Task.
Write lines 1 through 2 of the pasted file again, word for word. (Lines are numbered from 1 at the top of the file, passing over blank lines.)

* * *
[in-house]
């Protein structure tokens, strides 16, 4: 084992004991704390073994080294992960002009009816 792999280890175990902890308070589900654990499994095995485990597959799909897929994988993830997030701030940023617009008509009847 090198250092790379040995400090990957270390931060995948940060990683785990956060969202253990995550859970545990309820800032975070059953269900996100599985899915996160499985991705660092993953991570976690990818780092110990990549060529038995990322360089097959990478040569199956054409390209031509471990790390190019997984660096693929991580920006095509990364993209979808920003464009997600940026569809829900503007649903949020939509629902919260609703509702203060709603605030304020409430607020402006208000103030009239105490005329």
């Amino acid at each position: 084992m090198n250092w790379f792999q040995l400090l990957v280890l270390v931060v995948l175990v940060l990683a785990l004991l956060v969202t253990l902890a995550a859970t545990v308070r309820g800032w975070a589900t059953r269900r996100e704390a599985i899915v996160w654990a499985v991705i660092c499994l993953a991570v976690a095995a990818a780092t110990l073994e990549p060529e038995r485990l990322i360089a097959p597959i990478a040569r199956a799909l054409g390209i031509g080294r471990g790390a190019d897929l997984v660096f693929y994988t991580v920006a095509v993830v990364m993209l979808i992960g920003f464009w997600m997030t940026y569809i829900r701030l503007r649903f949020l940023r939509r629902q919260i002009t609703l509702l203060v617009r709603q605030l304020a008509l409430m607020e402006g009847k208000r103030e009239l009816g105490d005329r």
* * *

[in-house]
């Protein structure tokens, strides 16, 4: 084992004991704390073994080294992960002009009816 792999280890175990902890308070589900654990499994095995485990597959799909897929994988993830997030701030940023617009008509009847 090198250092790379040995400090990957270390931060995948940060990683785990956060969202253990995550859970545990309820800032975070059953269900996100599985899915996160499985991705660092993953991570976690990818780092110990990549060529038995990322360089097959990478040569199956054409390209031509471990790390190019997984660096693929991580920006095509990364993209979808920003464009997600940026569809829900503007649903949020939509629902919260609703509702203060709603605030304020409430607020402006208000103030009239105490005329």